Bruce Darryl Hoffman

Bruce Darryl Hoffman

by Pete Mazzaccaro

This month, Bruce Darryl Hoffman was elected the president of the Chestnut Hill Business Association. The Philadelphia native and Tyler art school grad who took over as director of Gravers Lane Gallery at 8405 Germantown Ave. three years ago, ran a gallery in Old City for 24 years and founded Fiber Philadelphia, an independent citywide event promoting textile art.

Hoffman said he’s excited to be in Chestnut Hill, having been hired by Gravers Lane Gallery Owner Ken Goldenberg.

“I love it,” Hoffman said of Chestnut Hill. “Ken hired me to make this place something great for the community. We do social outreach. We’re not just about being a for – profit gallery.”

Hoffman said he started working with the business association as soon as he arrived. He was recruited by McNally’s Tavern owner Anne McNally and Artisans on the Avenue co-owner, Lisa Howe. He is eager, he says, to continue the work of promoting the Avenues businesses both in the region and beyond.

“One of my main goals is to bring people to the street,” Hoffman said. “The restaurants are now doing well. It’s known as a restaurant street. Now we have to promote the specialty shops we have here.

“In my eyes, some people want to concentrate on the region – that we’re the Chestnut Hill community and that we cater to the area. But I think we need to be on the national level as well. We’ve hit six national directories in recent years as best place to live, to eat.”

As important as that national recognition is, Hoffman said that he believes cooperating with other local organizations is key.

“It’s an imperative that we enhance our relationship with the community association,” he said. “[CHCA president] Will Detweiler is great. He’s right on board with making the community part of the business community. We’re meeting on events. There’s a really great dialogue happening.”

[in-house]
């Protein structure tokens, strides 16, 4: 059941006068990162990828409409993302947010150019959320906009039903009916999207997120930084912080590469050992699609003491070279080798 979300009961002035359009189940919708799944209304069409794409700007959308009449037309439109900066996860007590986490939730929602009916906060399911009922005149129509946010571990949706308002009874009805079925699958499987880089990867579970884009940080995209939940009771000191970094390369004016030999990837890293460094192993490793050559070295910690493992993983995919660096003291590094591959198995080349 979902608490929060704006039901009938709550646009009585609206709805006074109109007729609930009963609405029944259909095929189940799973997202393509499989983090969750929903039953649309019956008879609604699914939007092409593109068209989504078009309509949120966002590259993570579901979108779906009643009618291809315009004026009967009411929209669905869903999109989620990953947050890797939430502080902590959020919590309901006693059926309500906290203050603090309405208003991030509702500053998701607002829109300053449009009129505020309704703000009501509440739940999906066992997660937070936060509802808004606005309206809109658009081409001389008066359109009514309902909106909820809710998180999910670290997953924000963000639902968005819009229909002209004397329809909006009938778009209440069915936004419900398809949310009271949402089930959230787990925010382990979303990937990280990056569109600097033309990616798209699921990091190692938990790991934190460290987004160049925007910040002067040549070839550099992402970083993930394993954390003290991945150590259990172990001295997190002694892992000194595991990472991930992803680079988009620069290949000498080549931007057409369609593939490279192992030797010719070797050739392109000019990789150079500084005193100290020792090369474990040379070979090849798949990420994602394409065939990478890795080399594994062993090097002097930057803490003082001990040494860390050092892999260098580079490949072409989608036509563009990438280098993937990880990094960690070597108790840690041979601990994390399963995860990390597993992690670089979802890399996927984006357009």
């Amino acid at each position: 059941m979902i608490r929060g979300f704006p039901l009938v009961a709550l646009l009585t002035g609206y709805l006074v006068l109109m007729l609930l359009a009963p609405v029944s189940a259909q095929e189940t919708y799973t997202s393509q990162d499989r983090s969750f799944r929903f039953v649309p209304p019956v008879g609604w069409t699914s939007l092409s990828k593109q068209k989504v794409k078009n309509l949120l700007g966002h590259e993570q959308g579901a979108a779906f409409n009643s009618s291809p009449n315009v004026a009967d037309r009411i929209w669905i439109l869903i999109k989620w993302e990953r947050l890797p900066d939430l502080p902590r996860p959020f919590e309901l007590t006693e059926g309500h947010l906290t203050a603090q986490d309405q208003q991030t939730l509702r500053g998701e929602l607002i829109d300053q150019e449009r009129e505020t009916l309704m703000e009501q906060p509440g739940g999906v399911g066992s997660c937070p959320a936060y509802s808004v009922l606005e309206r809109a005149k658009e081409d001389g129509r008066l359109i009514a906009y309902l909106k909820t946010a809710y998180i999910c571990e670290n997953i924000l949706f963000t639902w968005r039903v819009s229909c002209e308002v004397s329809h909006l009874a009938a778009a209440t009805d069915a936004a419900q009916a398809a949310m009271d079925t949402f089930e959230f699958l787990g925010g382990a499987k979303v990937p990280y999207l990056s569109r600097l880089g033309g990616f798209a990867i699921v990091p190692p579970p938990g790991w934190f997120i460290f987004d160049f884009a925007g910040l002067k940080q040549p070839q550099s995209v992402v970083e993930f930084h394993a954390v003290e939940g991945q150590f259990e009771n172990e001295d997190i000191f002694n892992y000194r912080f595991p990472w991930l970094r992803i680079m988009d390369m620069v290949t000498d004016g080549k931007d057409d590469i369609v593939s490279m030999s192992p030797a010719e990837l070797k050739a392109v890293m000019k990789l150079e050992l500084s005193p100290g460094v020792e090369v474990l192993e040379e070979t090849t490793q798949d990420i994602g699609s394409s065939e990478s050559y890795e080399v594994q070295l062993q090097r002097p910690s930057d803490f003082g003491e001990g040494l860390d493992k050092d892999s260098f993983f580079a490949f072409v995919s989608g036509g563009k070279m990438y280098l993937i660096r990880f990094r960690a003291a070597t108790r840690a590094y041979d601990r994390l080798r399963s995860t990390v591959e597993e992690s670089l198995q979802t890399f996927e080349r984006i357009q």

Part of that dialogue is collaborating on events. Hoffman said the planning for holiday events in November and December is already quite far along. The traditional “Stag and Doe” shopping nights in December will have themes, and special lighting is being planned for the middle of Germanton Avenue.

“One of the issues we discussed at the holiday meeting this morning is we realize the Jenks block is a real hole and discourages people from connecting between the upper part and lower part of the Avenue,” he said. “We’re planning on doing something about this with special lights and making that block a fantasy land.”

Other challenges Hoffman said he is working to address include parking and dealing with vacancies. He credited CHBA retail recruiter Kathy Meadows for working hard to fill those vacancies, but acknowledged that vacant shops are not always easy to fill.

“It’s an expensive square footage up here,” he said. “That’s not an easy thing to deal with: getting businesses and restaurants in that aren’t chains, are the image we want and that can afford that square footage. It’s something we’re trying desperately to work on to get.”

All in all, though, Hoffman is very upbeat about the Avenue and its current crop of businesses, both old and new.

“Look at the boutiques we have – it’s extraordinary,” he said. “The antique stores. What the Woodmere is doing is extraordinary. What Morris Arboretum is doing now is extraordinary. We have Chestnut Hill College. We have a great theater in Stagecrafters. We have award-winning bakers in The Night Kitchen and Brendenbeck’s. What Ron Pete has done to the hotel is key. … We have the goods. We have it now. We need to make that known.”

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